The juror, who was working at night to keep up on his job, was caught napping by the judge and other courtroom observers Thursday.
The judge dismissed the juror and replaced him with an alternate who listened to defense experts who hope to spare Joshua Stepp's life.
Stepp admitted to killing his stepdaughter in a rage. His defense team has told jurors the rage was the direct result of posttraumatic stress disorder from his combat service in Iraq.
A psychiatrist hired by the defense testified Thursday morning that Stepp had many gory experiences in Iraq including having to pick up body parts of an acquaintance killed by a suicide bomber.
"These are all cumulative things that over time he said he didn't feel like himself anymore," forensic psychiatrist Dr. Nicole Wolfe said.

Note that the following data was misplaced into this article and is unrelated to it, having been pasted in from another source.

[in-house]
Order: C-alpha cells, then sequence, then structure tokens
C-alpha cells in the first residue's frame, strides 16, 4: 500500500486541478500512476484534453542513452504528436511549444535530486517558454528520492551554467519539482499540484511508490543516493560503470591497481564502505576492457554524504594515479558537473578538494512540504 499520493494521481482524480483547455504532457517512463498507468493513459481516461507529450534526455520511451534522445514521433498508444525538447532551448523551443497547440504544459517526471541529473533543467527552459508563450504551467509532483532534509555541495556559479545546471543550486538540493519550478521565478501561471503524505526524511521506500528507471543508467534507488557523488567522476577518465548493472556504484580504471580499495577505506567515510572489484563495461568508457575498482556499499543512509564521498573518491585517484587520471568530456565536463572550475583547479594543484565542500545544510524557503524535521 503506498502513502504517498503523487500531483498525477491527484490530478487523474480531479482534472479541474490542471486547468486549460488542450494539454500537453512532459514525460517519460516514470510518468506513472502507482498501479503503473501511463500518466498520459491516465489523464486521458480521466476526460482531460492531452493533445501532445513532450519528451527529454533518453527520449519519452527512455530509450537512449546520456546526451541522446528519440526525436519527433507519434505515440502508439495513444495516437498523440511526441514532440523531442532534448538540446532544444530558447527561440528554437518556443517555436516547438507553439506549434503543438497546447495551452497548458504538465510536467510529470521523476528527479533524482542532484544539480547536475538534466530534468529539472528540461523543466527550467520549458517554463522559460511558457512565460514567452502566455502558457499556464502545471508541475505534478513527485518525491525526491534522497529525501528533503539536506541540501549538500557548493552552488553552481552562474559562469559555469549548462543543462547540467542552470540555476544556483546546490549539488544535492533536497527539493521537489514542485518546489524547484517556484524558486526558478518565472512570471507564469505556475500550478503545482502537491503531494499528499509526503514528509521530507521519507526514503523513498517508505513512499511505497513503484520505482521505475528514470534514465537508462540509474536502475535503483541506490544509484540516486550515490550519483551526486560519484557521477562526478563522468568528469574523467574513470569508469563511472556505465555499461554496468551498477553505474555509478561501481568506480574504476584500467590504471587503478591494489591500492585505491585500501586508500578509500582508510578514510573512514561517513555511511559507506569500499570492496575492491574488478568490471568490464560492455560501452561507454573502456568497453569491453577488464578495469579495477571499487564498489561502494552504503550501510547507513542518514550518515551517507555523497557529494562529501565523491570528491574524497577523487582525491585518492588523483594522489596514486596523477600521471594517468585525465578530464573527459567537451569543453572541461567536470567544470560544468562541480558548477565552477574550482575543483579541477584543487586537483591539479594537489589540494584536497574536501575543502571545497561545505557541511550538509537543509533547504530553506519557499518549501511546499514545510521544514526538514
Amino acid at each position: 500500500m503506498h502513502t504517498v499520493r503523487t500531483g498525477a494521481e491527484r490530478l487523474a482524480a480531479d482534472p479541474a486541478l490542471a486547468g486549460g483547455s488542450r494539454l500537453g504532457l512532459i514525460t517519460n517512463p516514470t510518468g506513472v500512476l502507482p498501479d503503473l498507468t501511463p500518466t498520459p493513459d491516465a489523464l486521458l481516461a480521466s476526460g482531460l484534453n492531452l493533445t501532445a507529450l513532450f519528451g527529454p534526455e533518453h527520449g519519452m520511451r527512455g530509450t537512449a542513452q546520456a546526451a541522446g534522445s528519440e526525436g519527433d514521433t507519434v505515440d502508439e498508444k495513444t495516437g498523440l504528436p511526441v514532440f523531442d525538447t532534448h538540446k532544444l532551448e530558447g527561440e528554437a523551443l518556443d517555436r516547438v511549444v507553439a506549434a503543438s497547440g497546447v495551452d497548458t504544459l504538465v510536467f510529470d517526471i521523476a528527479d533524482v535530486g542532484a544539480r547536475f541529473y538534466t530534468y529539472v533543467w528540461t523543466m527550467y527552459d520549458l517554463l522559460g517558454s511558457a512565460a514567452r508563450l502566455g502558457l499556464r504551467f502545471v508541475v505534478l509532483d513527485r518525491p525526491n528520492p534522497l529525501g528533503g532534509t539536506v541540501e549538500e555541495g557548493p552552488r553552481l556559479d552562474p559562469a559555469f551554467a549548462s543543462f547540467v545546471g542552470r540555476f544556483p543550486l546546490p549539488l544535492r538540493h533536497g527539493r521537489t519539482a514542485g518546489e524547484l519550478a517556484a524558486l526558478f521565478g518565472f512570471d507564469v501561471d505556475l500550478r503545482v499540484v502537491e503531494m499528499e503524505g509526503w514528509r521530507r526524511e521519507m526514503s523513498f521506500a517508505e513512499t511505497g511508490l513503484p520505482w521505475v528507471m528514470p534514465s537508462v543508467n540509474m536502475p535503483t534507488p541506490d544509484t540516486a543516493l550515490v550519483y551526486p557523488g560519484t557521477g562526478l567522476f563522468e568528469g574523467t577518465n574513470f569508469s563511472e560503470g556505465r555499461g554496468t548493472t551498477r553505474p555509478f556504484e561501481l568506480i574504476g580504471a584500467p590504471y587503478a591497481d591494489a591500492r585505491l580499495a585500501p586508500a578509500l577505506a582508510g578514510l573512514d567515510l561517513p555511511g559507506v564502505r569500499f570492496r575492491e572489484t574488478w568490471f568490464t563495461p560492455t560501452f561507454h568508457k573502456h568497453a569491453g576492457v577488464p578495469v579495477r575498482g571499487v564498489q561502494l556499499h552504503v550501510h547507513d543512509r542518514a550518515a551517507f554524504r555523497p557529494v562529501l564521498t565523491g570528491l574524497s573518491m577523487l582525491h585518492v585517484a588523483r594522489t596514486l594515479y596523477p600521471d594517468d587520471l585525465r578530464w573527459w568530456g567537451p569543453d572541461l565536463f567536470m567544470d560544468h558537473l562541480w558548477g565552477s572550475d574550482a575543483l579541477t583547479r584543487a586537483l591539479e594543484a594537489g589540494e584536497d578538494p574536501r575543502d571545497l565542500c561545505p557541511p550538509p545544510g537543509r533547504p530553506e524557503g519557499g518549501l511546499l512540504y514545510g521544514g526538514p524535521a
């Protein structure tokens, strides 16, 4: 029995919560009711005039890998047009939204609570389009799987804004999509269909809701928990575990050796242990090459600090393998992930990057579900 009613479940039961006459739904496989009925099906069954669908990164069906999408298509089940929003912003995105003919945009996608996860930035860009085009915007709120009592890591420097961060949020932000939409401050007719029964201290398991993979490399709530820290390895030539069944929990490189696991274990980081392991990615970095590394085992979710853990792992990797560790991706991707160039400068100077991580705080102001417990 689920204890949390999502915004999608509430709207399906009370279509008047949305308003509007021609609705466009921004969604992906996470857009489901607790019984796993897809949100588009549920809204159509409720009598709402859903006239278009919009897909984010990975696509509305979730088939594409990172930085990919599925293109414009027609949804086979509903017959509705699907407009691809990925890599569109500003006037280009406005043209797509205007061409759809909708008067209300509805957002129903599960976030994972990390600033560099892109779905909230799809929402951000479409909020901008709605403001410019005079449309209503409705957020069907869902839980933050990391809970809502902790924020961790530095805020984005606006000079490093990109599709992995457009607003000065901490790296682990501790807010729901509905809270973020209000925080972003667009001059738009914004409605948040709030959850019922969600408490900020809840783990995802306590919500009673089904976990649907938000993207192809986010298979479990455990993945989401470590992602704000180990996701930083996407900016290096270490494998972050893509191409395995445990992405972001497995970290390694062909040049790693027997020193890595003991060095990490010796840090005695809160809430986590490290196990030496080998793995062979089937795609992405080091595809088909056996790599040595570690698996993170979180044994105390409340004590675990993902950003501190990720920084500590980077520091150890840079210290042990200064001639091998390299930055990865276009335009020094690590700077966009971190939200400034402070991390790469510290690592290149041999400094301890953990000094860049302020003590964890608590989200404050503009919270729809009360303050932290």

Stepp was living with his new wife, his toddler daughter from a prior marriage and his wife's infant daughter from a prior relationship back in November 2009 at their south Raleigh apartment complex.
The baby, 10-month-old Cheyenne Yarley, was beaten to death and investigators believe sexually assaulted.
Stepp denied the sexual assault, but while on the stand he told jurors he was unnerved by the baby's constant crying, lost it and shoved Cheyenne's head into the carpet killing her.
"In my opinion Mr. Stepp also had posttraumatic stress disorder which would have been a factor on this particular day," Wolfe said.
But on cross examination a prosecutor grilled Wolfe about her findings.
"Were his cognitive or thinking abilities significantly affected by these disorders," prosecutor Adam Moyers asked.
"No," Wolfe replied.
If jurors find Stepp guilty of first-degree murder, they will then have to decide whether he gets the death penalty.